The San Francisco Bay Area housing market is cooling fast in 2022, according to a recent report from the national real estate brokerage Redfin.
The company analyzed housing supply, demand, and pricing-related factors in major metro areas across the U.S. They then ranked these metro-level real estate markets to determine which ones were cooling down the most in 2022.
Among the nation’s 100 largest metropolitan areas, San Francisco, Oakland and San Francisco were among the fastest cooling real estate markets in 2022. San Jose came in at #1 (not surprising). Oakland was #3, and the San Francisco Bay Area housing market was #10.
Bay Area Housing Market Cooling in 2022
This is just the latest in a series of real estate industry reports that suggest (with plenty of evidence) that the Bay Area housing market is cooling down in 2022. And it needs to slow down.
Over the past couple of years, home prices in the San Francisco Bay Area have surged to record heights. This has worsened affordability issues and created a bubble-like scenario. So, at this stage, a cooling trend within the Bay Area real estate market could be viewed as a positive trend.
And that’s what appears to be happening.
According to the July Redfin report:
“Five of the 10 U.S. housing markets that have cooled fastest this year are in northern California — San Jose, Oakland, San Francisco, Sacramento and Stockton — and three of those five are in the Bay Area. All 10 of the housing markets cooling fastest are in the American West.”
So why is the Bay Area housing market cooling down so much in 2022? And what could it mean for home buyers in 2023? Let’s take a deeper dive!
Why the Real Estate Market Is Slowing Down
The San Francisco Bay Area real estate market is slowing down for a number of reasons, many of them cost-related.
The short version is this: Housing costs have risen substantially across the region, so there are fewer buyers lining up to purchase homes. This reduction in demand has had a cooling effect on cities all across the nine-county region.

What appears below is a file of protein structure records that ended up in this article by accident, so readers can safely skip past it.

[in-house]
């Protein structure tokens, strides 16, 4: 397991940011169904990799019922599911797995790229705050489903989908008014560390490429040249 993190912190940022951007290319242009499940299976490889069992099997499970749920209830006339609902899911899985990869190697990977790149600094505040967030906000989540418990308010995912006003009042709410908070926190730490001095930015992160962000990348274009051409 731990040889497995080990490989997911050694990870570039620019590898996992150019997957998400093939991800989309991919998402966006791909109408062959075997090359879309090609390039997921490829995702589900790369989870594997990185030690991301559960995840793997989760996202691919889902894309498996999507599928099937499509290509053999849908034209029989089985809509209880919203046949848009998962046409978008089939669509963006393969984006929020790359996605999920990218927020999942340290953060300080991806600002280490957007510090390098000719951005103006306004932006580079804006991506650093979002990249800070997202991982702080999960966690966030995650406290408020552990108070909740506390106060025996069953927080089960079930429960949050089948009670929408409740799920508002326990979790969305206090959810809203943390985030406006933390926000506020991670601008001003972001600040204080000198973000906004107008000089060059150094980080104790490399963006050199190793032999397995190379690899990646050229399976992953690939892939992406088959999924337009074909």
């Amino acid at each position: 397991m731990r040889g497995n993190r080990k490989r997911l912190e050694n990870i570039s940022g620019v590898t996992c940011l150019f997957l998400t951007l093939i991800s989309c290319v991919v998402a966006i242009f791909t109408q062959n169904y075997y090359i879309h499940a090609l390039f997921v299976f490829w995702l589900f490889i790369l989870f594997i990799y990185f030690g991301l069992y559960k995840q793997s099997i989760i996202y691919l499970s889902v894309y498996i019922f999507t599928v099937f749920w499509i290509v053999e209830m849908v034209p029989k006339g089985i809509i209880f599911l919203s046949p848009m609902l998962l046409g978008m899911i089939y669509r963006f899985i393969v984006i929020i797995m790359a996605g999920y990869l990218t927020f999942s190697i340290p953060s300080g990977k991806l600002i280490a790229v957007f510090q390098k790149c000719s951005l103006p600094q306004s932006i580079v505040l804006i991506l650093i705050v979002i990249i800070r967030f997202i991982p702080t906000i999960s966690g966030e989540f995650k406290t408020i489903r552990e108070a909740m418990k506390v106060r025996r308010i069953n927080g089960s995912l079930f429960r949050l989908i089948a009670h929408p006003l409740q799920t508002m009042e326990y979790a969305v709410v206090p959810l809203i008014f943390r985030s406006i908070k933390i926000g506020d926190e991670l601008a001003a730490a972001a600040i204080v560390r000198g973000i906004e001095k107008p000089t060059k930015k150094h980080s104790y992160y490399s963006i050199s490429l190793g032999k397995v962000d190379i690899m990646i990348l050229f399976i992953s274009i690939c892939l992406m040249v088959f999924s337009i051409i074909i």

Here are four reasons why the Bay Area housing market is cooling down in 2022:
- Higher mortgage rates. Mortgage rates nearly doubled during the first half of 2022. The average rate for a 30-year fixed mortgage climbed from around 3% to nearly 6% from January to June of this year. This in turn has increased the monthly mortgage payments for home buyers, causing some would-be buyers to shy away from the real estate market altogether.
- Higher home prices. The median home price for the San Francisco-Oakland-Hayward metro area has nearly tripled in the past ten years (as of summer 2022). It rose by nearly 20% during 2021 alone. Higher home values have shrunken the pool of qualified home buyers, leading to a reduction in demand — and a rapidly cooling Bay Area real estate market.
- Inventory growth. As we reported earlier this month, housing inventory in the Bay Area is finally starting to rise. There are more homes coming onto the market, after many months of record-low inventory levels. We still have a ways to go before we reach any kind of “balance” in the local real estate scene. But these latest trends are a move in that direction. If supply levels continue to rise, it could have a cooling effect on the Bay Area housing market through 2022 and into 2023.
- Economic worry. In times of economic uncertainty, consumers tend to be more wary about making large purchases. And for most people, a house is the biggest purchase of all. Economic worries have piled up in recent months, with concerns over inflation and a possible recession topping the list. This too could cause the Bay Area real estate market to slow down from its formerly frenzied pace.
What It Means for Home Buyers in 2022 – 2023
So what does all of this mean for home buyers in the latter part of 2022, and into 2023? Could a cooling Bay Area real estate market tip the scales in favor of buyers for a change?
Here’s our view:
While we probably shouldn’t expect to see a true buyer’s market any time soon, the Bay Area real estate scene is clearly moving in a more buyer-friendly direction.
Going forward, house hunters in the area should have more properties to choose from, compared to those who purchased during 2021. The overall pace of the market has changed as well, with fewer and fewer bidding-war scenarios. Overall, there’s less urgency.
We’ve also seen an increase in the number of price reductions within the market. This too is a sign of a cooling real estate scene. It means that buyers could have more negotiating leverage over the coming months, as sellers feel the pressure of inventory gains.
Home prices, meanwhile, continue to climb in many (if not most) Bay Area cities. So buyers who delay their purchasing plans until later this year or 2023 could pay a price for it — literally.